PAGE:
Niagara may be in the red by next week, although Dr. Mustafa Hirji is not about to make that recommendation to the province.
He told The Local Monday he’s unsure whether his opinion will be sought by the province, which has a more aggressive approach to reopening than he would choose, before the expected announcement Friday.
“Being extra cautious would protect residents better,” he said.
Staying in the grey zone causes a lot of difficulty for some businesses, he said, but as mindful as he is of business owners and those out of work, he is concerned about reopening in the face of variants, which spread more quickly than COVID-19 and add to the potential for a third wave.
There are six cases of possible variants identified in Niagara, yet to be confirmed, he says, found in positive tests of people who have some connection to the GTA, either from travelling there or staying temporarily, before returning to Niagara, and spreading the infection to others. The testing will also confirm the kind of variants.
He also worries that people will see the red zone as a signal to let down their guard and resume socializing, he said.
His choice would be to see Niagara, along with other areas such as the GTA and Peel, continue to be locked down, until the spread of the variants can be better controlled.
While a third wave is not inevitable, the acting chief medical officer of health is saying measures must be taken to avoid it.
If Niagara moves from grey-lockdown to red, restaurants can open their dining rooms, to a limited capacity. Gyms and salons can also open.
Most of Niagara, including Niagara-on-the-Lake, has case numbers in the red zone, with some orange and yellow areas, he said, but while most of the trends are improving, there are other factors to consider, and reopening, with a threat of variants that spread quickly, could cause a spike in cases.
“That’s why I’m signalling that caution,” he said.
The number of outbreaks is still high, although coming down, and the impact they have on hospitals, hospital staff who could be otherwise available to work at vaccination clinics, and the strain on contact tracing to slow the spread are all factors that should be considered, he said, with “little room for error” if the transmission of variants start increasing.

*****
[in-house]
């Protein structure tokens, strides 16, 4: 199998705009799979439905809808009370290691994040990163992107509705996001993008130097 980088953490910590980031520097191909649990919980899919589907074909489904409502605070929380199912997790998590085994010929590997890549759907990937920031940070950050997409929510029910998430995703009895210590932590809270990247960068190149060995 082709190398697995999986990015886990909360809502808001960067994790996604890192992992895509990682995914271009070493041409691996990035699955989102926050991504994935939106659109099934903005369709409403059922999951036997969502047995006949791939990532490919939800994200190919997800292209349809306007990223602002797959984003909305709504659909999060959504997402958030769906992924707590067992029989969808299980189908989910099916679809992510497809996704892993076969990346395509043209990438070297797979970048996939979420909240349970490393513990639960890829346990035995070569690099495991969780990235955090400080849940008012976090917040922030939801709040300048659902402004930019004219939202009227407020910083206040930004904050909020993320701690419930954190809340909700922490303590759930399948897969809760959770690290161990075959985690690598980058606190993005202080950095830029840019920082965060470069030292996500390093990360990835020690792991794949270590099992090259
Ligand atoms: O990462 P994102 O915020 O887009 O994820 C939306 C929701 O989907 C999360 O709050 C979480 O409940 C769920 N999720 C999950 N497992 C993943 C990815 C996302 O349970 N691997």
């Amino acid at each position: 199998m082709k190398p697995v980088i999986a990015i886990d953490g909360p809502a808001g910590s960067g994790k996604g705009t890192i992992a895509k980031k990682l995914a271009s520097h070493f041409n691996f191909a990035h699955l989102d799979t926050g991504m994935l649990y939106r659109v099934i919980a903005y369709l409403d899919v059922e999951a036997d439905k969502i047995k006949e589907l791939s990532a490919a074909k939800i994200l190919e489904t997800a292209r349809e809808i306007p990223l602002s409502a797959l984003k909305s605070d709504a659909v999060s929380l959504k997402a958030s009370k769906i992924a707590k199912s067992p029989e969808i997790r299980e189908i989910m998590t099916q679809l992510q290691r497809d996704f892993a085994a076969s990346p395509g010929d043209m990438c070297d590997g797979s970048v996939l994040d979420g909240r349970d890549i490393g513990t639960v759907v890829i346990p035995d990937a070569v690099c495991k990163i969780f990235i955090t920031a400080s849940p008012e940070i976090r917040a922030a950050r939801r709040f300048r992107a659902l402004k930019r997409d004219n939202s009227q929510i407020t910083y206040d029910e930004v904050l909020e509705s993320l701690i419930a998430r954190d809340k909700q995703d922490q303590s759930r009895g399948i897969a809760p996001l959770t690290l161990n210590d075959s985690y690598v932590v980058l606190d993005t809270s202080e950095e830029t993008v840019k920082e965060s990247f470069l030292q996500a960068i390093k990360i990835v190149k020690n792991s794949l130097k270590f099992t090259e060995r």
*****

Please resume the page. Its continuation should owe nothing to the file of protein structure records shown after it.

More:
While outbreaks in the fall were primarily due to long-term care home transmissions and younger people socializing with friends and work colleagues, those numbers have declined, and what he sees now are cases in the agricultural sector, mainly greenhouses. While not an expert, he adds, he would expect that the real push in that industry is now, and hopes those outbreaks will soon be under control.
If Niagara moves to the red zone, on top of provincial capacity limits, Hirji has already instituted restrictions on restaurants and retailers. Restaurants will only be allowed four people from the same household at one table, with some exceptions, as was the case in the fall.
Through no fault of restaurant owners, in-person dining is “inherently risky,” Hirji says, with people sitting close together, without masks. He described a situation in Niagara last fall, when three people became infected from being together at a bar, and then their activity, which included visiting other restaurants with friends, interaction with family and work places, and a visit to a long-term care home, created an outbreak of more than 30 people.
The restrictions he is imposing on restaurants, when they open, were shown to work when they were first instituted in November, he said, leading to a reduction in the spread of COVID outbreaks, while still allowing dining rooms to remain open.
Also included in the local restrictions, which came into effect this week, Niagara is following Hamilton and Halton in requiring better policing of compliance with issues such as screening staff, controlling crowding in stores, having a safety plan readily available, and enforcing proper mask-wearing of customers.
Failure to comply with any of these measures could bring a fine from $750 up to $5,000.
If, despite those extra measures, Niagara sees a spike in cases, the province’s “emergency brake” is designed to quickly put the area back into lock-down.
“Hopefully they would listen to us and our concerns.”
Hirji pointed to several other European countries where aggressive measures have worked, including Germany, which remains in a “hard lockdown, with schools closed, travel restricted, and no curbside pickup allowed.
While he isn’t suggesting such restrictions in Niagara, he is advocating continued measures to hold off the variants, and public vigilance.
But “the real game-changer” in preventing the spread of variants, a third wave and “nightmare scenarios” that could follow, he said, will be the arrival of vaccine and the vaccination roll-out that will soon follow.